CHAMPAIGN — Jonathon Boey walked dejectedly from the finish line clear across the field and behind the west bleachers at Champaign Centennial High School following the finals of the 200-meter dash at Friday’s Class 2A track sectional.
The MacArthur senior was certain he’d finished third in the race, out of an automatic qualifying spot and too slow to make it to next week’s state track meet on his time alone.
Turns out Boey didn’t have anything to be upset about. The photo finish showed he crossed the line just ahead of Mount Zion’s Austin Ray to finish behind Bloomington’s Christian Neal and qualify for state in his third event of the night.
Boey also ran the opening leg of MacArthur’s 4x100-meter relay and won the 100-meter dash ahead of teammate Aquintis Williams in his first meet since early April while recovering from a quadriceps strain. Boey ran 10.88 seconds in the 100, while Williams finished in 10.93 seconds.
“I’m very surprised,” Boey said about qualifying in the 200, mere minutes after he expressed his disappointment while thinking he just missed. “I thought (Ray) edged me, but I guess not. I’m happy I made it.”
Boey said he was feeling fine after running in the preliminaries of the 100 and 200, leading off the 4x100 and finishing the finals of the 100. The time in between the 100 and 200, though, stretched too long to stay comfortable.
“I think I just rested too long, and it just became very painful,” Boey said. “I hit a nine (on a pain scale of 1-10) fast. Then my hamstring problem started coming back, and I had to try and stretch that out real quick.”
Boey’s strong return was just part of a successful sectional for the Generals. Williams added an easy
victory in the 400-meter dash at 49.42 seconds to his runner-up finish in the 100 and anchor leg of the 4x100.
Williams running the anchor leg with Boey leading off was a switch MacArthur coach Micah Sheppard made earlier this week to give Boey a chance to build up his speed at the start of the race instead of having to run full speed for the final 100 meters. The Generals were in the slow heat since their top team hadn’t run together before Friday night, but they managed the second-best time at 42.84 seconds — just three-hundredths of a second behind Bloomington.
“I’m pleased with what we did,” Williams said. “I feel like I’m carrying my team if I run the last leg. It gives me a bigger boost to know I’ve got to finish it off for my team.”
“I thought that was a great idea because I don’t know if I could have finished as strong as (Williams) did,” Boey added about Williams running the anchor leg.
MacArthur will also send Brian Jennings to state in the triple jump after he qualified with a jump of 43-10 3/4 and Nathan Allyn after his 1:57.58 victory in the 800. Allyn grabbed an early lead in the 800 and held on for the win despite starting to run out of steam down the final stretch.
“It’s not my best, but it’s good enough to win and go to state,” Allyn said. “I knew I wanted to go out at least 57 (seconds) for the first (400 meters). I felt good coming around the last 100 of the first lap, so I decided to take the lead there and run a faster second lap, but I kind of died.”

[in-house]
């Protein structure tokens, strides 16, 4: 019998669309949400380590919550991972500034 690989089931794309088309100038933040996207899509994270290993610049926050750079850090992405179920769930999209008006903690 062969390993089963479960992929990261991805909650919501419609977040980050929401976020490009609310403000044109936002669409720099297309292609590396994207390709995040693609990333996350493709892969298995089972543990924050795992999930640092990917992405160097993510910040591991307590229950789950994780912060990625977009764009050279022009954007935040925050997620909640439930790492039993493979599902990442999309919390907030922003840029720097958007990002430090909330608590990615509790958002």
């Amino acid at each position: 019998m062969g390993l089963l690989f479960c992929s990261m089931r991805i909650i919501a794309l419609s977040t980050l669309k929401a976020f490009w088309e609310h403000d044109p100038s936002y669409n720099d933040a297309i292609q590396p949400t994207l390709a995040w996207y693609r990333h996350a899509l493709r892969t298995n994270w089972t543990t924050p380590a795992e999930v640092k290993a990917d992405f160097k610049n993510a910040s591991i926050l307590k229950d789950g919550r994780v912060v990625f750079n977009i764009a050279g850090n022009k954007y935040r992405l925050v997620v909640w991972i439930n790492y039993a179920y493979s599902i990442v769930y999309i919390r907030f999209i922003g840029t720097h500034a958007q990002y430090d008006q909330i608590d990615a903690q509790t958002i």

Track trumps graduation
While the rest of Charleston’s senior class — including a few members of the Trojans’ track team — was going through its graduation, Riley McInerney was getting ready for the 1,600-meter run and a chance to sweep the distance races at Centennial.
“Graduation started about 8 o’clock tonight,” McInerney said around 8:40 p.m. Friday. “Track’s my life, so I knew I had to come to this.”
It turned out to be a good choice on his part.
The Trojans’ Eastern Illinois-bound senior said he didn’t get a great start to the 1,600, but once he took control of the race nobody could catch him. His win in 4:18.54 gave him the distance sweep after he ran a 9:06.41 to win the 3,200-meter run ahead of Mount Zion’s Jake Brown.
“I love the mile — it’s probably my favorite race in track,” McInerney said about running near his seeded time in the 1,600 after dropping 13 seconds off his 3,200 seed time earlier in the evening. “Any time I run, no matter what I do beforehand, I find some energy to make it count.”
McInerney needed to run a quicker 3,200 with Brown utilizing his quick-start approach. The Apollo Conference rivals were stride-for-stride with three laps remaining, but McInerney got the late push to beat Brown by just less than nine seconds.
“The biggest thing I would have to do was stick with him for at least two laps,” McInerney said about his plan to race Brown. “If I didn’t, he’d get away from me, and I
didn’t want to dig myself a hole. He just has the endurance skills and the strength to take it out as hard as he wants.”
Lonely high jumper
Olney’s Blaine Storer has gotten used to being the last athlete competing in the high jump this spring. His season-best mark of 6-7 has him among the best in the state, and he said there’s been several meets this spring he’s won with a single jump.
He didn’t win his high jump sectional title that quickly Friday, but he was still the last jumper standing after clearing both the state-qualifying mark of 6-3 and then 6-5.
“I didn’t know how many jumps I had left, so my teammates wanted me to try for our school record,” Storer said. “So I went to 6-9, and each time on the way down I got it with my foot.”
Storer is shooting for a state title in his return trip to state, but still has that Olney school record in mind.
“I want first,” he said. “If 6-9 doesn’t get me that, it doesn’t get me that, but I’m shooting for 6-9.”